I guess this post is a long time coming. I lost my domain name, because I forgot to renew it. Don’t worry though we got it back! So here it is.
Just before Christmas in 2011 my friend Mitch approached me. He had a sailboat in Puerto Vallarta, Mexico. He said that he had sailed the coastline of Mexico a lot and wanted to sail his boat to Hawaii, so he could check out the islands there. I love the idea of doing the things the old explorers did. I jumped at the opportunity to sail across the ocean.
As we left Mexico, it was an awesome feeling to be carried by the sails. We slowly watched as land disappeared into the horizon. We each took a turn at the helm.
Towards the end of the first day the sea sickness started to kick in. It was alright though. As we sailed we were greeted by dolphins swimming in front of the boat. We even saw a whale in the distance.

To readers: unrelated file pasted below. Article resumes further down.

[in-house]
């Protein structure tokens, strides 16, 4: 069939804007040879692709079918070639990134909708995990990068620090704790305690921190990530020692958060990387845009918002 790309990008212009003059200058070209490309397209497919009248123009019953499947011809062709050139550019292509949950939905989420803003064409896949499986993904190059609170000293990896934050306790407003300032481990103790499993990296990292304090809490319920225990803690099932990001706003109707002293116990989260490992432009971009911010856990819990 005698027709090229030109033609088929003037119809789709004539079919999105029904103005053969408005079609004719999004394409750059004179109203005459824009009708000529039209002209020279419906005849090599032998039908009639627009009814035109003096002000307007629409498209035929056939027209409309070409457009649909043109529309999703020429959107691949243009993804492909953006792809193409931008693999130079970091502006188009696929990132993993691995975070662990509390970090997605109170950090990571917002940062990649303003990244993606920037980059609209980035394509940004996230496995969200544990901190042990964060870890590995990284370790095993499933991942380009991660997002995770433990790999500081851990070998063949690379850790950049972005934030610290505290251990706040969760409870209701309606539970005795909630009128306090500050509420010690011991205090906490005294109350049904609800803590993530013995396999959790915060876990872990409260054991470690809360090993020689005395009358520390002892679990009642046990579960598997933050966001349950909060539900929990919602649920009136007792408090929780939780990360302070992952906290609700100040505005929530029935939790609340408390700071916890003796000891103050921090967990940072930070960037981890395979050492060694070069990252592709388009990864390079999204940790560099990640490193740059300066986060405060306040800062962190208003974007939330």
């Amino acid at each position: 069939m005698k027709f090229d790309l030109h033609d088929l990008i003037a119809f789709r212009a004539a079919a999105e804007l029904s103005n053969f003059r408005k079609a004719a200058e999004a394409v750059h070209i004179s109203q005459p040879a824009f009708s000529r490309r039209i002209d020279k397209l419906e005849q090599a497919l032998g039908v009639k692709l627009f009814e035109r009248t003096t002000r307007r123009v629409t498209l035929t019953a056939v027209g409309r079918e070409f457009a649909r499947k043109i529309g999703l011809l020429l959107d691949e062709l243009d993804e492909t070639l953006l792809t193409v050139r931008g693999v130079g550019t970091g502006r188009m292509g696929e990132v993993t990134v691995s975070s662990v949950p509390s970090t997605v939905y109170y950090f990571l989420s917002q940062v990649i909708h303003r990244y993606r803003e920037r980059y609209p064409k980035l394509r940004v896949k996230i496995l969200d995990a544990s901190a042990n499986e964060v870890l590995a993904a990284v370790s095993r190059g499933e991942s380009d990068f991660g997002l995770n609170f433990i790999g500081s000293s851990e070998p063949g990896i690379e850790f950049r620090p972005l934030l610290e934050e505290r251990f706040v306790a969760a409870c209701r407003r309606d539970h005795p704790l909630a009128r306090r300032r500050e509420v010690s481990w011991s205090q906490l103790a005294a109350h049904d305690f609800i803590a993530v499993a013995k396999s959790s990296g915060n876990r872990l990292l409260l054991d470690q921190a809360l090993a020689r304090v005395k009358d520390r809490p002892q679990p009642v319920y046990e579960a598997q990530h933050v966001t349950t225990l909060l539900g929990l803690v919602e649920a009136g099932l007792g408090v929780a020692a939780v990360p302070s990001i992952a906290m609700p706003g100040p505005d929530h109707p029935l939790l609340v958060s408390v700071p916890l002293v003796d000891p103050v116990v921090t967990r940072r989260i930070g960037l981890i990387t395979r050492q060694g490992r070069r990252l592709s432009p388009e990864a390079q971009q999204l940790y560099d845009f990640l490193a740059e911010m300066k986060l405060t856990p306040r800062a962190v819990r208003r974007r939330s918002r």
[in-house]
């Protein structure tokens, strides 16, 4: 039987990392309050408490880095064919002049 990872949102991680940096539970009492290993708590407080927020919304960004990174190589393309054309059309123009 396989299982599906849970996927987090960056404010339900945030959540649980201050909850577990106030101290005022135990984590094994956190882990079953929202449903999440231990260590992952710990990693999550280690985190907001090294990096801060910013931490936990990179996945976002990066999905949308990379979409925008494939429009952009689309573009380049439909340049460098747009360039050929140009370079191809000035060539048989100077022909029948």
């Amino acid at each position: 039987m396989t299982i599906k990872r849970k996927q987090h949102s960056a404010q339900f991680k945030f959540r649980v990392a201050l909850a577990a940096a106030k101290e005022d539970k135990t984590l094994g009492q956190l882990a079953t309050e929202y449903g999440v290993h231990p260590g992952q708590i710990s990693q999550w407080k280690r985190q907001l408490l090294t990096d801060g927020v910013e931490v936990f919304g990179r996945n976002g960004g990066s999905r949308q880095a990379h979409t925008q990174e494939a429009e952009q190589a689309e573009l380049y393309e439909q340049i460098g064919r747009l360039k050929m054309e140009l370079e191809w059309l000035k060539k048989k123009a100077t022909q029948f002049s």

The next morning was an eerie feeling, as there was now sign of land anywhere. The ocean was calm and there was no wind. I’m not sure how many days past after that. At one point I was sleeping and we were in some pretty rough water, when a case of chunky soup on the shelf above broke and the all cans landed right on my head. This was the beginning of the end for me.
Besides dented cans of soup, we were having other problems with the boat. We decided it would be best to head for the small Volcanic island of San Benedicto. There we could have shelter from the waves and re-evaluate our plan.